B.C. beekeepers are hoping research on the genome of the honeybee that is being done by a University of B.C. team will help reverse a dangerous decline in the bee population.
For at least the last five years, North American beekeepers have lost an average of 30 per cent of their hives annually, mostly because of infectious diseases.
As the primary insect that farmers depend on for the pollination of commercial crops, the honeybee’s decline is viewed as the agricultural equivalent of the canary in the coal mine. from B.C’s blueberry crops and tree fruit industry to the canola fields of Alberta, western Canadian crops are at risk if bee populations continue their downward spiral.
This weekend more than 150 beekeepers will gather in Richmond for a B.C. Honey Producers Association conference to learn about new research and bee husbandry that may help arrest that decline.
Some of the research is being done by a team led by Leonard Foster, a molecular biologist at UBC who is trying to develop bees with a genetic resistance to some viruses and diseases. He’s also developing tools to help bee breeders genetically select for characteristics that help reduce infestations of a parasitic mite that has caused widespread damage in the industry.
“Beekeepers in Canada and the U.S. have lost 30 per cent of their colonies every winter to a variety of causes but mostly to infectious diseases. Ultimately what we want to do is reverse that trend,” said Foster, whose lab at UBC specializes in bees and their health issues, his lifelong interest. “We want to do that by giving beekeepers new tools to protect the bees or fight off the infectious diseases.”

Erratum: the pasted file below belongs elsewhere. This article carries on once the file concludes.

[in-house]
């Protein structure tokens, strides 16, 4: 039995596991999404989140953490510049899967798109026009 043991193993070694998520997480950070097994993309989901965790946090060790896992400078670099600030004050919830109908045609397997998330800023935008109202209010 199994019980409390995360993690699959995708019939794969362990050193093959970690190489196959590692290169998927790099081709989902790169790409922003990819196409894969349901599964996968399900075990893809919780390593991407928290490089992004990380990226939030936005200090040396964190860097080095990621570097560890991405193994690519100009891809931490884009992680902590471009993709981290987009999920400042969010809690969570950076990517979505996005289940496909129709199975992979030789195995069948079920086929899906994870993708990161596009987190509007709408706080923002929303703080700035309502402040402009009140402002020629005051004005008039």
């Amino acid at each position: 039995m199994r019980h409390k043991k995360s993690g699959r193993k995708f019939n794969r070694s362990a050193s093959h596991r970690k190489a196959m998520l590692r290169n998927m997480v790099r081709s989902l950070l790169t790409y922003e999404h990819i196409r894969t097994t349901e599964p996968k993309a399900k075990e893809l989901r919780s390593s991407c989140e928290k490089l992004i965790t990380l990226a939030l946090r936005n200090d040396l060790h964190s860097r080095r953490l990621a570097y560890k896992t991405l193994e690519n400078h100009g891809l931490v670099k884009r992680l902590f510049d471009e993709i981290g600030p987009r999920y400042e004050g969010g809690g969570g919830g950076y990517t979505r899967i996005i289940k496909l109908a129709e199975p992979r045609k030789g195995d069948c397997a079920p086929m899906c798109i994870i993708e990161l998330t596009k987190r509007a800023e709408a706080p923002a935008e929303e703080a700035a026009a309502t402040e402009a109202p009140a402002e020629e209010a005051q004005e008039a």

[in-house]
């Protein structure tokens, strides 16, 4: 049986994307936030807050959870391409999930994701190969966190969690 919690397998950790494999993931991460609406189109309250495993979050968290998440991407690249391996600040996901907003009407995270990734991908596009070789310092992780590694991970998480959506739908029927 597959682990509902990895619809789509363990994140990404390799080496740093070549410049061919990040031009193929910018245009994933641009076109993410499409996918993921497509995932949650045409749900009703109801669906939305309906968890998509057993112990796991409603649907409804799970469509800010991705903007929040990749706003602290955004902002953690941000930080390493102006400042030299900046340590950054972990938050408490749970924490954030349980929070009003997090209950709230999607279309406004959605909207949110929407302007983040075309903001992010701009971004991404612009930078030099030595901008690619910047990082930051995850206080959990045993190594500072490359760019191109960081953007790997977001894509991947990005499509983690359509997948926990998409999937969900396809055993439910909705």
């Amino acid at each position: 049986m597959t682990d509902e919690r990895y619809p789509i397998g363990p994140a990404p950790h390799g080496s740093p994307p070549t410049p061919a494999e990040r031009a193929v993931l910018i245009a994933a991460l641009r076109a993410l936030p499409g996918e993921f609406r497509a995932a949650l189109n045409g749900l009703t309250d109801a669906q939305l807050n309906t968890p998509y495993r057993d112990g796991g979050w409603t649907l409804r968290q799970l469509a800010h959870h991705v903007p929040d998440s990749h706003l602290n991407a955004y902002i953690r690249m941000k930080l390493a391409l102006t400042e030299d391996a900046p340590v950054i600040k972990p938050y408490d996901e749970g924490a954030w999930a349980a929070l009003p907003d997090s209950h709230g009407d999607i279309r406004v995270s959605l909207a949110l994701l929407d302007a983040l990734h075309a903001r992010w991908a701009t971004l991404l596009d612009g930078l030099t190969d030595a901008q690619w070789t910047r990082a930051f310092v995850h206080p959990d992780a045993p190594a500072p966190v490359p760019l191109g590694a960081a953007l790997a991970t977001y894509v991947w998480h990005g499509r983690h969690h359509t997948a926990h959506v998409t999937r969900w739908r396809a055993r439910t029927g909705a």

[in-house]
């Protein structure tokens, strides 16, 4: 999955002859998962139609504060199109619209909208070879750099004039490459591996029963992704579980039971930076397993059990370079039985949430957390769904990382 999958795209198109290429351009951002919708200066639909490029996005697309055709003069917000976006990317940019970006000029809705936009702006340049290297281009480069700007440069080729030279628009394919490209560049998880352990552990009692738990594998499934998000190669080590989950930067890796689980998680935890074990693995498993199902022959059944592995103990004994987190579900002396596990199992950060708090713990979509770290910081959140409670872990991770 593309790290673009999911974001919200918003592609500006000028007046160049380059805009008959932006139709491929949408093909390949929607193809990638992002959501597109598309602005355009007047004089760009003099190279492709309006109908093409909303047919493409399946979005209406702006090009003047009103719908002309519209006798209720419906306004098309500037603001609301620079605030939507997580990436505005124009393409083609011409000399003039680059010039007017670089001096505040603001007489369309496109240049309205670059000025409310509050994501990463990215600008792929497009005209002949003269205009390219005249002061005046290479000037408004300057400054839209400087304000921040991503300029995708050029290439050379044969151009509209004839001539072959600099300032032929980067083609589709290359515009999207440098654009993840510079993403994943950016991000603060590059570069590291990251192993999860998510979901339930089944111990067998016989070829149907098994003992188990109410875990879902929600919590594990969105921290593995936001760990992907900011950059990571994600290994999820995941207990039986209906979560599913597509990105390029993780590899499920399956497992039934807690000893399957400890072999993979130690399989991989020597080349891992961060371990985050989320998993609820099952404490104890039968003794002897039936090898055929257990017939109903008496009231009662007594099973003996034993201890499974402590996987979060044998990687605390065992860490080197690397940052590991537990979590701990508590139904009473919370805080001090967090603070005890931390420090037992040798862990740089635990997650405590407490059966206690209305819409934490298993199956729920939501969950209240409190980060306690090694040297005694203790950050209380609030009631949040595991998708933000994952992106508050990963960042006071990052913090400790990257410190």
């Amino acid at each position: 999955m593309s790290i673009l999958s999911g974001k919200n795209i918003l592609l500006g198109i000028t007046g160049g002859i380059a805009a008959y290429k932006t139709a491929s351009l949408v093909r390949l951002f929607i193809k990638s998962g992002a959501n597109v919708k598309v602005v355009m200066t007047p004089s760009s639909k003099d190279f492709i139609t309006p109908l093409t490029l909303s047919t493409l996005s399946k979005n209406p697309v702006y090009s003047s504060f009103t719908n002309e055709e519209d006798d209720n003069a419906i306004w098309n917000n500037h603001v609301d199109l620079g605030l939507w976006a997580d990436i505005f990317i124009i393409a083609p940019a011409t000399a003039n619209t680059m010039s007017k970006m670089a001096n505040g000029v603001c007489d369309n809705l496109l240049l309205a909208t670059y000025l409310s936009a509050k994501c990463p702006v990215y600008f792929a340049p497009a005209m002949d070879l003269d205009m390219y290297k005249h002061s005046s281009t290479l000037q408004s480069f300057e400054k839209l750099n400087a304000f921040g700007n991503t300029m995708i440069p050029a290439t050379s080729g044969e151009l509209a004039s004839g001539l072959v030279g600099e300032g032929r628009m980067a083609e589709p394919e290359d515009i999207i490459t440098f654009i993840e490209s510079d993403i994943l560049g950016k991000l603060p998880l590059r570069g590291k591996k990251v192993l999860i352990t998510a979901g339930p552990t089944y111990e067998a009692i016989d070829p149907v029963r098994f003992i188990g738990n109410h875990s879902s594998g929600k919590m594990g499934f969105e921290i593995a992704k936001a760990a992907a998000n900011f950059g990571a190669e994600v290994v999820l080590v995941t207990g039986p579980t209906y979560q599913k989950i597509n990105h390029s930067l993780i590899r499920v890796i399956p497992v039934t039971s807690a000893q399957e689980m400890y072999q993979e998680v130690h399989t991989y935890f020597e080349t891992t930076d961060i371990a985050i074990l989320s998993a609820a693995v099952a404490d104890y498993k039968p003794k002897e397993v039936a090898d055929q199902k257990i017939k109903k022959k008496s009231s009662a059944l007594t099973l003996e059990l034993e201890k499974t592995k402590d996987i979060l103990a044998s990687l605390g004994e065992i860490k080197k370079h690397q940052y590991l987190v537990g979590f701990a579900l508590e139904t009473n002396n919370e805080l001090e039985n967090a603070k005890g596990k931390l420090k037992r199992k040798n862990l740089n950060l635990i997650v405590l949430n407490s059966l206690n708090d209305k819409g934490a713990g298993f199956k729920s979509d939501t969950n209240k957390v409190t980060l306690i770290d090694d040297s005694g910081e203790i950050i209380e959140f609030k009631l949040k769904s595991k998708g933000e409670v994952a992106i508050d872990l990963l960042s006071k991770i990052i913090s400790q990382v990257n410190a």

Some regions such as Vancouver Island have experienced up to 90 per cent mortality in their bee colonies, Foster said.
Part of the problem is that in recent years bee pests have developed resistance to traditional chemical treatment methods. the solution, Foster said, appears to be in finding new ways to select for bees that can naturally resist the diseases, or to develop vaccines.
The stakes are high: the value of pollination to agriculture is estimated to be $2.5 billion in Canada and at least $15 billion in the U.S.
Foster said three serious pests are threatening the worldwide stability of the honeybee population; a tiny bloodsucking mite called Varroa destructor and two viral diseases, nosema and American foul brood.
Varroa, a South Asian pest, has become a worldwide problem for beekeepers because it can very quickly overpower a hive and kill its hosts. Nosema and AFB are intestinal and brood diseases.
firstname.lastname@example.org vancouversun.com/jefflee twitter.com/sunciviclee With files from Randy Shore
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